Target on Saturday announced that four new private label brands will hit the racks this fall — A New Day, Goodfellow & Co., JoyLab and Project 62 — according to a company blog post and an exclusive interview with The Wall Street Journal.
The brands, just a few of the 12 private label lines to roll out over the next 18 months, are being marketed as lifestyle brands that aim to create an emotional connection with shoppers and they hit on key category trends, such as athleisure, trendy home decor, women’s classics and modern menswear.
The move is part of Target’s broader effort to rethink its brand assortment and will include shedding stalwart brands such as men’s and women’s Merona brand and men’s Mossimo line, which have grown too homogenized for consumer tastes, executives told the Journal.
Private label brands that emulate it’s “cheap chic” reputation have become a huge differentiator for Target as it creates a “fresh interpretation of Tar-zhay,” EVP and chief merchandising officer Mark Tritton wrote in a company blog post. Amid a fierce price war with Walmart and Amazon, unique lifestyle brands are key for retailers hoping to stay at the top of consumer's minds.
To Tritton, brand reinvention at Target is about forging into the spaces that consumers demand not just now, but also in the future. “[I]t’s not just about creating a great product assortment — it’s how we bring the brand to life for our guests in stores, digitally and in our marketing, so that at every touchpoint, our guests understand that this brand’s not just new — it’s created especially for them,” he said, touching on the experience factor of the new brands.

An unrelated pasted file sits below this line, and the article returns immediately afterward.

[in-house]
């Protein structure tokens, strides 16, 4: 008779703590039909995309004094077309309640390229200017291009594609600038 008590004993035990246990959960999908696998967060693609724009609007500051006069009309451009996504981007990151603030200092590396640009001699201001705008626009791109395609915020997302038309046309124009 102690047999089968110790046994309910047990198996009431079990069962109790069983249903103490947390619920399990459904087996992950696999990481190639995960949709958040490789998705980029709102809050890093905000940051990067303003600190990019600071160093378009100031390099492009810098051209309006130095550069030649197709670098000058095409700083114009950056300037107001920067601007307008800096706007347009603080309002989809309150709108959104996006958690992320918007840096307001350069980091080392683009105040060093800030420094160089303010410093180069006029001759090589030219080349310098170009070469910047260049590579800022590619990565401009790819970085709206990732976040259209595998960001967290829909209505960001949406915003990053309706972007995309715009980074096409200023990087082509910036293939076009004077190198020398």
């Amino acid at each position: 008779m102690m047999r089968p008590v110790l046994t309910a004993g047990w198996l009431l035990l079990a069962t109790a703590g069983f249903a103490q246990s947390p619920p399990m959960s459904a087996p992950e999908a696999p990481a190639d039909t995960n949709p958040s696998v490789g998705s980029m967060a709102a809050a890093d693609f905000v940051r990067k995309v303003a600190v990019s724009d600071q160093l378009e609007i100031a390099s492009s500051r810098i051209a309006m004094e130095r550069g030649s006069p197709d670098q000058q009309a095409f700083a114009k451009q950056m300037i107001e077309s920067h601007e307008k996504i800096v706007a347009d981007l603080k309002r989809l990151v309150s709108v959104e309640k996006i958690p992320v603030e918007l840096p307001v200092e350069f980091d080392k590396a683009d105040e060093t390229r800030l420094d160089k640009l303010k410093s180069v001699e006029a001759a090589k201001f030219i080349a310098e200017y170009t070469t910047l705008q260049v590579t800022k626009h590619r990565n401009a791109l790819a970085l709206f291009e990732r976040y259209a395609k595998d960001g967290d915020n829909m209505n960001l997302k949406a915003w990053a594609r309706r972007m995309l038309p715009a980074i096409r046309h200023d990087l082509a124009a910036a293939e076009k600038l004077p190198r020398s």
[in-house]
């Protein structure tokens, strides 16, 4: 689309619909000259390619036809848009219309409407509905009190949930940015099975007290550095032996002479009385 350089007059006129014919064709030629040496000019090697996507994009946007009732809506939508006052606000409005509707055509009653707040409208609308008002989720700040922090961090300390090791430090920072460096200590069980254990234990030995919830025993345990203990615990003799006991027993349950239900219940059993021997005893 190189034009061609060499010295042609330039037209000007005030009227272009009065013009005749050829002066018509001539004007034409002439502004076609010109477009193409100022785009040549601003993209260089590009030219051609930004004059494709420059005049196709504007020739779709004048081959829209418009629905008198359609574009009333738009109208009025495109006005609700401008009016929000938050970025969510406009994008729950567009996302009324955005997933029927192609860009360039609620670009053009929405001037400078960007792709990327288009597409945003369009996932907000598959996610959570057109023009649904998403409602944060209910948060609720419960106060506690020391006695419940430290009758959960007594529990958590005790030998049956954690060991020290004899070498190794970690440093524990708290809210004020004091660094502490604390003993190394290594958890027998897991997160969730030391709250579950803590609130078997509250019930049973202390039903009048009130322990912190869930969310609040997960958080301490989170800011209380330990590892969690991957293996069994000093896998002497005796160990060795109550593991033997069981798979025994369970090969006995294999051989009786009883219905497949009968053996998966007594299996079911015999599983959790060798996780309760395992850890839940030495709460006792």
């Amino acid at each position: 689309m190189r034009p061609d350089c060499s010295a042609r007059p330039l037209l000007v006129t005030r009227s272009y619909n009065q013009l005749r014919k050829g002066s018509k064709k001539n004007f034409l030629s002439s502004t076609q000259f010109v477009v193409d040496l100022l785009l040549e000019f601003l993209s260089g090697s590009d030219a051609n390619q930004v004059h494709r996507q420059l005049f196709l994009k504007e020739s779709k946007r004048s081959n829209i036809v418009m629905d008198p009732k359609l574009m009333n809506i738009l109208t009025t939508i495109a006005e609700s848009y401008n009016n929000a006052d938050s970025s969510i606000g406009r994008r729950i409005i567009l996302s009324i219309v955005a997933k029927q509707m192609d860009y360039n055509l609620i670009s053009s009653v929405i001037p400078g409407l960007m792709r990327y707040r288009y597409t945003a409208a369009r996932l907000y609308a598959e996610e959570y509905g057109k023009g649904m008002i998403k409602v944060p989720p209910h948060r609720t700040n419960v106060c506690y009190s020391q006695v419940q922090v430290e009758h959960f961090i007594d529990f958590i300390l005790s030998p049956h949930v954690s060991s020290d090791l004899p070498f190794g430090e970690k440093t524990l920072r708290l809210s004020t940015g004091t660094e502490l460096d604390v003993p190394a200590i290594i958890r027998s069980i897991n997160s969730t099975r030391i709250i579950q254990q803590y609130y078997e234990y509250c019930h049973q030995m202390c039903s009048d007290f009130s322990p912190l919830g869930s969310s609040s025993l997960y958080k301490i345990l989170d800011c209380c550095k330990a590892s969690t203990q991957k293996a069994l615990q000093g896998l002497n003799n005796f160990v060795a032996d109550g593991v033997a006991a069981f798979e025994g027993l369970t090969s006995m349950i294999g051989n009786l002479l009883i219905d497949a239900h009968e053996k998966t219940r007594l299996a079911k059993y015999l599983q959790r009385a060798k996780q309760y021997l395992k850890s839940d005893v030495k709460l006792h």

Apparel and home decor are where the big-box retailer has been leveraging its efforts most, which makes sense considering earlier this year outgoing CFO John Mulligan said the categories account for about $26 billion in sales. The categories are also where the company has thrived. To launch the new brands, Target is using the same research and design approach used for its successful kids apparel and home decor brands: Cat & Jack and Pillowfort, respectively.
Apparel collections touting celebrity partnerships have also helped differentiate the retailer’s merchandise of late. It’s tie-up with British singer Victoria Beckham in April broke online sales records for the retailer’s design partnerships without the attendant frenzy that irritated customers in past collaborations, notably its 2015 Lilly Pulitzer effort. Home decor, and to a lesser degree smart home products, have also become winning categories.
The fruits of Target's big $2 billion investment this year are just beginning to show. In addition to creating new and renovated stores with the capital, Target is also installing a merchandise designer at all stores in order to ensure that layouts are maximizing its appeal. The company will use about $1 billion of operating profits this year to improve brick-and-mortar and digital operations.